September 14, 2007 Archives
Imagine if you read something in a book, then pulled out a piece of your own paper and jotted down a note about it. Somebody else who came along and read the same book would never know that a piece of paper exists somewhere with your thoughts on it.
Blogging can seem lonely and pointless unless other people read and respond to what you have written. So follow these steps, and you'll draw more readers to your writing.
- Read: Read the assigned text.
- React: 24 hours before we discuss an assigned text in class, post your Agenda Item (a brief quote from the assigned reading, and a brief note explaining what you'd say when called on in class) posted to your blog, following the trackback procedure (see the "Help" page for the "Trackback Tutorial"). Even if you haven't finished the assigned reading yet, please do post your agenda item on time.)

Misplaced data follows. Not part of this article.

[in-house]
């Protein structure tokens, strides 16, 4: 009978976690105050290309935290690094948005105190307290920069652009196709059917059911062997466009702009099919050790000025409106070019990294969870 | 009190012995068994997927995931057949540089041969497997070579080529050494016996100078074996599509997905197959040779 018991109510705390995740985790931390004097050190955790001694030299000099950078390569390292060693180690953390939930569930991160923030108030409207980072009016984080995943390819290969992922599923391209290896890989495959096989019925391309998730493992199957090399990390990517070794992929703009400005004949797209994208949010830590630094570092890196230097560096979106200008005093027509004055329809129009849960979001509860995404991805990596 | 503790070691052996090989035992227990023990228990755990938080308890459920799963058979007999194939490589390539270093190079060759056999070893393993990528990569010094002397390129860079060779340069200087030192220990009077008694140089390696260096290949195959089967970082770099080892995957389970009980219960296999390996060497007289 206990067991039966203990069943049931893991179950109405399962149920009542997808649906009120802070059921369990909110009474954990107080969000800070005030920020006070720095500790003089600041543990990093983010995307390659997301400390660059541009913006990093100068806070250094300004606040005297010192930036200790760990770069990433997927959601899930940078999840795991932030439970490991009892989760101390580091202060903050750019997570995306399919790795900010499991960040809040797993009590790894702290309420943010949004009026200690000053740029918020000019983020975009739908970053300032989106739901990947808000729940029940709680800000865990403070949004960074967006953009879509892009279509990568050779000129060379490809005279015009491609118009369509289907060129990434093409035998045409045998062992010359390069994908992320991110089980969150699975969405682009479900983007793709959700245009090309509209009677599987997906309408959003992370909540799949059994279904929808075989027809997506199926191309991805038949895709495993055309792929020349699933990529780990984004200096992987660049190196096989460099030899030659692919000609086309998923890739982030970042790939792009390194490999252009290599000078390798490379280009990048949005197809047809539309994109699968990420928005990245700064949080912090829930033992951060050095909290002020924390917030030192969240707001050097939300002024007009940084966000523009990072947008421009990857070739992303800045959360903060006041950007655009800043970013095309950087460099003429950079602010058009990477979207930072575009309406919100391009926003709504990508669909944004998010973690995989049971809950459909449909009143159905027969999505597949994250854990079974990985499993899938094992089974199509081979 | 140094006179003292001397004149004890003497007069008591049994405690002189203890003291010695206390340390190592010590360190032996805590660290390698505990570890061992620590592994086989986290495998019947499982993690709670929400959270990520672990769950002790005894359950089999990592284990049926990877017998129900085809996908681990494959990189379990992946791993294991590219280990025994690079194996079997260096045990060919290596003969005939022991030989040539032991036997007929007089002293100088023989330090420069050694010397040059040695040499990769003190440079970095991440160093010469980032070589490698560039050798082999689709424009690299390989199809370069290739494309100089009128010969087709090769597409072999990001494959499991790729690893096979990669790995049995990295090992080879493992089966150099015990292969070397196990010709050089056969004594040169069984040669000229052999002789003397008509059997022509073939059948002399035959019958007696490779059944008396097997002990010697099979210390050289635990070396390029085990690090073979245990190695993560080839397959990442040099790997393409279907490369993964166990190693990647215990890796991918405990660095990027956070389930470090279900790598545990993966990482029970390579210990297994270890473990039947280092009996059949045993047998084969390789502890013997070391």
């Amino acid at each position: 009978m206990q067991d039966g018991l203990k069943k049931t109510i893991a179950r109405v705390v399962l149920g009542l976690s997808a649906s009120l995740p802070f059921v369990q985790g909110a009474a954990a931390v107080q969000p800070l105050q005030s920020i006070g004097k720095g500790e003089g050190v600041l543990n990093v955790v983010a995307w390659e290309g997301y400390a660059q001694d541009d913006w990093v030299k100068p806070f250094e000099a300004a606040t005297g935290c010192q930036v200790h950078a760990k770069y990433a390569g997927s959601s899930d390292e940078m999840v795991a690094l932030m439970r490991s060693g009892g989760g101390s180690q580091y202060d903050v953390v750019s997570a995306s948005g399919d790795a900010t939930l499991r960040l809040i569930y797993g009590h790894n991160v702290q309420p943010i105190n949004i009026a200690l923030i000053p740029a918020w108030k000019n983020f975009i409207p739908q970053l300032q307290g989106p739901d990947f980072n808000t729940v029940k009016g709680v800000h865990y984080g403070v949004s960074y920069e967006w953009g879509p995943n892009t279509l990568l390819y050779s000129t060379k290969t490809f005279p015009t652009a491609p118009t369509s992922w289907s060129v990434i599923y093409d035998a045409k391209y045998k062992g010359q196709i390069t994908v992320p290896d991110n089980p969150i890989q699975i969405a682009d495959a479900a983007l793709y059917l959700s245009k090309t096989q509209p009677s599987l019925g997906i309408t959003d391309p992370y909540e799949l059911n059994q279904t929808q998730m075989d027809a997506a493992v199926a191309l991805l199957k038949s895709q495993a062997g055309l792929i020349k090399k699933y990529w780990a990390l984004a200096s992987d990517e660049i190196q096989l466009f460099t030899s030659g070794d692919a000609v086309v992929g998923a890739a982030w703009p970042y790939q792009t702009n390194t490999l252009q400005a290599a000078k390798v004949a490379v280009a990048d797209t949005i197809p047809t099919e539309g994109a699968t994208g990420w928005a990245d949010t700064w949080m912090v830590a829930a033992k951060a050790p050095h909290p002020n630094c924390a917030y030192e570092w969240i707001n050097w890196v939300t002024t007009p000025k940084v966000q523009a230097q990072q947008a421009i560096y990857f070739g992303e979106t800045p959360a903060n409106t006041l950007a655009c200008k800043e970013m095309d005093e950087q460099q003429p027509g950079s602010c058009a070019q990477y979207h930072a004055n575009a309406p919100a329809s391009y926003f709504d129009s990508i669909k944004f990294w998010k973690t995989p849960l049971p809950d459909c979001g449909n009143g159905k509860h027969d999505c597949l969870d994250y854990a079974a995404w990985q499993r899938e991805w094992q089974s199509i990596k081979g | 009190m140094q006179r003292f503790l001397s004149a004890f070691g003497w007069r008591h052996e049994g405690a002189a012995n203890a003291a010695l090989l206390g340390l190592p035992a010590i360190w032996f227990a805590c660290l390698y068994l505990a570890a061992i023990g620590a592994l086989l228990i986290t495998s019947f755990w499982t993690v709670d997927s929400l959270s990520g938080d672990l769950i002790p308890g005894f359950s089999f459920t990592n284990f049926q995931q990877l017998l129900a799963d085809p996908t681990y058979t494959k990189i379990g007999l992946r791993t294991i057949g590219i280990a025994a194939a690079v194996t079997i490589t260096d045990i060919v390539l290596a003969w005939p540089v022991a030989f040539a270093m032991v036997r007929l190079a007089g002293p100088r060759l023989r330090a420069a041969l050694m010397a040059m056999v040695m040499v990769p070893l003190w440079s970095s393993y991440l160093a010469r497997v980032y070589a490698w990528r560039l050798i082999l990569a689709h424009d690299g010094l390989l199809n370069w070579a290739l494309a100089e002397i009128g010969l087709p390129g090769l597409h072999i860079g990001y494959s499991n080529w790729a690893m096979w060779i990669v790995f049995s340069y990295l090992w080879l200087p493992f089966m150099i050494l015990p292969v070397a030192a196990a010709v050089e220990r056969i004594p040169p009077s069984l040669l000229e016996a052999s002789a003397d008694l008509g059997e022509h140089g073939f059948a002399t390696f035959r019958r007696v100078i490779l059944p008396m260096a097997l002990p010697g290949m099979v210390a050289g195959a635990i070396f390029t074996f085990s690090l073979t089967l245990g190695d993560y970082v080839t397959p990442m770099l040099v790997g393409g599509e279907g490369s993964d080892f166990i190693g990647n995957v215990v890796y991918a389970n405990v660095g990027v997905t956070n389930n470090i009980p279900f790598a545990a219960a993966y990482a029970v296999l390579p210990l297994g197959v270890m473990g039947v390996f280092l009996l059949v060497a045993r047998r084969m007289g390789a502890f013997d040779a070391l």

- Respond: Before class time, I'd like to see everyone post 2-4 comments on peer blogs, but our class is small enough that I think we should all follow each other's blogs.
- Reflect: Bring to class a half-page reflection paper that mentions by name a student whose agenda item helped you notice or question something about the assigned reading. I encourage you to post that half-page reflection on your blog, but doing so is optional. (Your upcoming portfolio assignments will ask you to include examples of blog entries that show your ability to reflect deeply, to launch a good discussion, etc., so it will be to your benefit to plan to publish longer reflections on topics that really interest you.)
Rescheduled from Wednesday.
Complete an online exercise that simulates
covering a routine city council meeting writing a feature story. For Wednesday, read the "Nat Gruf Notes" material that is in the Handouts section of JWeb. A 400-word story is due in Turnitin.com by Friday.
(I'm going to put off the city council exercise until a bit later.)
Mock SHU press conference
We will do the mock press conference another day.